"... We investigate the use of directFourier (DF) image reconstruction in computerized tomography and synthetic aperture radar (SAR). One of our aims is to determine why the convolutionbackprojection (CBP) method is favored over DF methods in tomography, while DF methods are virtually always used in SAR ..."
Abstract

Cited by 9 (0 self)
 Add to MetaCart
We investigate the use of directFourier (DF) image reconstruction in computerized tomography and synthetic aperture radar (SAR). One of our aims is to determine why the convolutionbackprojection (CBP) method is favored over DF methods in tomography, while DF methods are virtually always used in SAR. We show that the CBP algorithm is equivalent to DF reconstruction using a Jacobianweighted 2D periodic sinckernel interpolator. This interpolation is not optimal in any sense, which suggests that DF algorithms utilizing optimal interpolators may surpass CBP in image quality. We consider use of two types of DF interpolation: a windowed sinc kernel, and the leastsquares optimal Yen interpolator. Simulations show that reconstructions using the Yen interpolator do not possess the expected visual quality, because of regularization needed to preserve numerical stability. Next, we show that with a concentricsquares sampling scheme, DF interpolation can be performed accurately and efficiently...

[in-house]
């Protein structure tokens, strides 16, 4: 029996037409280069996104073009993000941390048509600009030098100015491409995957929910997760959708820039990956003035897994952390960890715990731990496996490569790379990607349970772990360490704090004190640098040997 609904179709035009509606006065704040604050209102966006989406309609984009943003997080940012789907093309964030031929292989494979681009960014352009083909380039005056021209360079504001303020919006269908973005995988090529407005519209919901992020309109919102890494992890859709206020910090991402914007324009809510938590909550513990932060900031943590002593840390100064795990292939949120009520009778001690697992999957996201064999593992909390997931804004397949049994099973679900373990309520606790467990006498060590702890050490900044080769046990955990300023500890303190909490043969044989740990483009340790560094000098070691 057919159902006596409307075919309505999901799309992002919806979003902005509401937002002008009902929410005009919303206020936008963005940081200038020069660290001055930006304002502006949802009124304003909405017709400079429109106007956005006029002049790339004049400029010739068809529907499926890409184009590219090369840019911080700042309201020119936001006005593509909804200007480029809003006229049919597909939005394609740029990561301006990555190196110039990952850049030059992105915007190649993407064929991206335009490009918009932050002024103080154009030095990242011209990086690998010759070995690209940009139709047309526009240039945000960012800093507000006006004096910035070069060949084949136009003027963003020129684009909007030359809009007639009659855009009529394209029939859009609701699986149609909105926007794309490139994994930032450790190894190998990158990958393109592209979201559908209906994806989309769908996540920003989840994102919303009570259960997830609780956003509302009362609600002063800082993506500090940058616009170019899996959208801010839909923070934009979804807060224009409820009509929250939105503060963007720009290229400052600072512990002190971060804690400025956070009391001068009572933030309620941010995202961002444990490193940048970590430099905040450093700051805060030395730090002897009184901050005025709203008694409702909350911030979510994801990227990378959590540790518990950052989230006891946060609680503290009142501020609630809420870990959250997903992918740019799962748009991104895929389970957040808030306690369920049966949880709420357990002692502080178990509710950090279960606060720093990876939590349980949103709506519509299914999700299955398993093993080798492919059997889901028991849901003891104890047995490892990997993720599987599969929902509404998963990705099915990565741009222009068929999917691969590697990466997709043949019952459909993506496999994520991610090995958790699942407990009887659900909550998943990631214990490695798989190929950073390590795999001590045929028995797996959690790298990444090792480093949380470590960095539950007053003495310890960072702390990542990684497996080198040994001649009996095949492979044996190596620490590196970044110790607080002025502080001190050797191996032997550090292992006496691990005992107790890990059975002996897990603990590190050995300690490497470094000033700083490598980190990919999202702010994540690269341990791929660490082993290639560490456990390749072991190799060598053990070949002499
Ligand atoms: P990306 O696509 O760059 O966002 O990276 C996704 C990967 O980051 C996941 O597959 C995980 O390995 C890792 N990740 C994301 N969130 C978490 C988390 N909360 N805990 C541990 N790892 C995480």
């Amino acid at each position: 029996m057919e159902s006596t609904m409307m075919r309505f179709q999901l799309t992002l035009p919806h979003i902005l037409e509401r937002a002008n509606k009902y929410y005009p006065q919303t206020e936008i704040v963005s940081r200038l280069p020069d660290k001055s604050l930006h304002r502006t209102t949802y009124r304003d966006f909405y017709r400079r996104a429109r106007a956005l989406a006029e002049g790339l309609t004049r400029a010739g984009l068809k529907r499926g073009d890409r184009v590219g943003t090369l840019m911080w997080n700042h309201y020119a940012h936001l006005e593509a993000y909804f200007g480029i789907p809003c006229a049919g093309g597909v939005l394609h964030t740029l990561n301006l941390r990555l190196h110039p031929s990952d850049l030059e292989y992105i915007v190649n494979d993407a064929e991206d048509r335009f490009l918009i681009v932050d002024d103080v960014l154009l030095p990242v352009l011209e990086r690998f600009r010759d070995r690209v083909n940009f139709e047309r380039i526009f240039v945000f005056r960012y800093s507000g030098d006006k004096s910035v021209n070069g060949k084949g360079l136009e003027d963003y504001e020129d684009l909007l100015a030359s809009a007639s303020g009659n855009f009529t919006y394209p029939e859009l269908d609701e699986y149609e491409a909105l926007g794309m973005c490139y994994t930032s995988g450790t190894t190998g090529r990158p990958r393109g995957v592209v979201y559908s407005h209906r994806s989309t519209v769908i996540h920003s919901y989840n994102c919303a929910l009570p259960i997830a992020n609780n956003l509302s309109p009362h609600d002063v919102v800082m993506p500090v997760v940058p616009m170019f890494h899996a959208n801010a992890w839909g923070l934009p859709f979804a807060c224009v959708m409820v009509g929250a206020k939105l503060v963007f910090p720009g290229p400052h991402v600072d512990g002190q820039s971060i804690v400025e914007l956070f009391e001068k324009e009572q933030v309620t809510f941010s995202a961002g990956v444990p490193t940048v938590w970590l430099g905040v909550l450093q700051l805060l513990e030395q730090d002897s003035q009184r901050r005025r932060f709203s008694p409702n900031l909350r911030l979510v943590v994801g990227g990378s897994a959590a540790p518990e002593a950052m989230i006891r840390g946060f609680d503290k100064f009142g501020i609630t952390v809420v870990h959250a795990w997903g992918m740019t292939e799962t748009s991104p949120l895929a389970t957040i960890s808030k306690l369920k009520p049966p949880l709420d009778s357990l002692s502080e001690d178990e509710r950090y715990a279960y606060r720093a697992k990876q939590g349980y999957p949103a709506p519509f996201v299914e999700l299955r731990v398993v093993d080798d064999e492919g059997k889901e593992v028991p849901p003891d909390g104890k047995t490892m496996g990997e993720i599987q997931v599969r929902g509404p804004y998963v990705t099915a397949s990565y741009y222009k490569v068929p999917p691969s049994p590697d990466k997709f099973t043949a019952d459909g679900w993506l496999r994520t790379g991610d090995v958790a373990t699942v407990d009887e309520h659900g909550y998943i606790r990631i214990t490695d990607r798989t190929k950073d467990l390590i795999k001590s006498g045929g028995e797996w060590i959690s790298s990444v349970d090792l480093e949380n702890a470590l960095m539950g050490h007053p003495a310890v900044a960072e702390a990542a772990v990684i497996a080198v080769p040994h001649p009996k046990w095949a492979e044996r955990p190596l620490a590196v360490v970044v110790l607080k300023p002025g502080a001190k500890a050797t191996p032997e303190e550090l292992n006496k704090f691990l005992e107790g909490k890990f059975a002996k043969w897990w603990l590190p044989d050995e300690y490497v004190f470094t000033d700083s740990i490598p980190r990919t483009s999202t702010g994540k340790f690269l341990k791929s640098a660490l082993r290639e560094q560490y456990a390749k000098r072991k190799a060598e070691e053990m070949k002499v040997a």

Reconstruction in Diffraction Ultrasound Tomography Using Nonuniform FFT
 IEEE Trans. Medical Imaging
, 2002
"... We show an iterative reconstruction framework for diffraction ultrasound tomography. The use of broadband illumination allows significant reduction of the number of projections compared to straight ray tomography. The proposed algorithm makes use of forward nonuniform fast Fourier transform (NUFFT) ..."
Abstract

Cited by 9 (0 self)
 Add to MetaCart